The report last Friday from the Federal Reserve that August credit card spending saw a strong rise may bear out the recent findings of Dennis Moroney, a senior research analyst who covers bank cards for the TowerGroup in Needham, Mass. Moroney reported in September that consumers will be using their credit cards for more of their spending because banks have tightened requirements for granting home equity loans.
The decline in house values in certain regions has limited the amount of credit available through a HELOC loan, while the rise in interest rates has sent rates on the loans higher, writes Moroney in “Subprime Mortgage Meltdown: Upside for the Credit Card Business?”The collapse of the subprime mortgage market also tightened credit availability.
Meanwhile, banks are making it easier for consumers to get a credit card. Moroney studied the Fed’s quarterly Senior Loan Officer Opinion Survey on Bank Lending Practices that includes responses from 60 large domestic banks and 24 U.S. branches and agencies of foreign banks.
“The data indicates that banks have tightened standards for non-credit card loans but have loosened standards for credit cards. (An example of loosening approval standards is the lowering of Fair Isaac Corporation FICO scores or income cut-off for approvals.) Historically, credit standards for credit card and non-credit card loans have trended together,” writes Moroney.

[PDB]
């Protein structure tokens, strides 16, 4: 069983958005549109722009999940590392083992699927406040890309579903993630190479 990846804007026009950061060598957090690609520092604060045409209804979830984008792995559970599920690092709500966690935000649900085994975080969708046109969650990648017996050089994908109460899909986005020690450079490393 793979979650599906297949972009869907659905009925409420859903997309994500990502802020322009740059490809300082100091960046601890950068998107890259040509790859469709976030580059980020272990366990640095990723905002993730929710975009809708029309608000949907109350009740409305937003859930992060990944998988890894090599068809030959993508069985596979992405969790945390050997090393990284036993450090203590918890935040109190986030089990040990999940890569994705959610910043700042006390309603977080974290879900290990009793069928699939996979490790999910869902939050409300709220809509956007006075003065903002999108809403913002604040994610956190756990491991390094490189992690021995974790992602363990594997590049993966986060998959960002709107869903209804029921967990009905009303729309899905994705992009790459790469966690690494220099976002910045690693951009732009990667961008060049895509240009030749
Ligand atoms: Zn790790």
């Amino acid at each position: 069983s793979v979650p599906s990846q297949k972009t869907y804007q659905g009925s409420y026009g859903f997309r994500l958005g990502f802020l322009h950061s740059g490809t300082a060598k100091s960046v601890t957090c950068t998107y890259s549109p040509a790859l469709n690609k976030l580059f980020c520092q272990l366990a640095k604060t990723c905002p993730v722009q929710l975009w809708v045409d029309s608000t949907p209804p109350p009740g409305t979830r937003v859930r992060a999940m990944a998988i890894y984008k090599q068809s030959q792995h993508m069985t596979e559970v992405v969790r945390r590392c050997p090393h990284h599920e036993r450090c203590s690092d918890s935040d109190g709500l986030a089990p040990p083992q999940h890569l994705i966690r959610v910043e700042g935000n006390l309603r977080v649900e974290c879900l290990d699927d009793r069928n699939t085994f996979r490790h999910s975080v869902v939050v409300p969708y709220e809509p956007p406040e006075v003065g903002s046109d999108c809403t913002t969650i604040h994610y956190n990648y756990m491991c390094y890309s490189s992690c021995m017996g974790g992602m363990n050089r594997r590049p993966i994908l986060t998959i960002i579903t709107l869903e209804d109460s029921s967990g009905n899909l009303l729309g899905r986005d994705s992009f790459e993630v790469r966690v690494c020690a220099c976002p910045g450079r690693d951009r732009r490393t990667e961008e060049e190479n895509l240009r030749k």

The numbers shifted dramatically away from each other in the second quarter with standards for non-card loans rising to rates last seen prior to 2001. Standards for card loans declined to rates last seen in the second quarter of 2003.
Moroney writes that looser standards will result in higher credit card balances and delinquencies. That will bring business opportunities to debt buyers, collection agencies, vendors such as calling centers, and the technology firms that serve these companies. Firms offering credit risk services will also see greater opportunities, according to Moroney.
The Federal Reserve reported that total U.S. consumer credit in August expanded by $12.2 billion, or a 5.9 percent annual rate ("Credit Card Spending Soars in August," 10/9). The Fed said revolving credit, made up primarily of credit card debt, rose 8.1 percent, or $6.1 billion, in August.
The Fed also upwardly revised credit card spending in July to 7.4 percent from the 6.6 percent it reported last month. Card spending in June increased at a 6.4 percent rate and by a 10.9 percent clip in May. TowerGroup reports that current credit card debt exceeds $880 billion.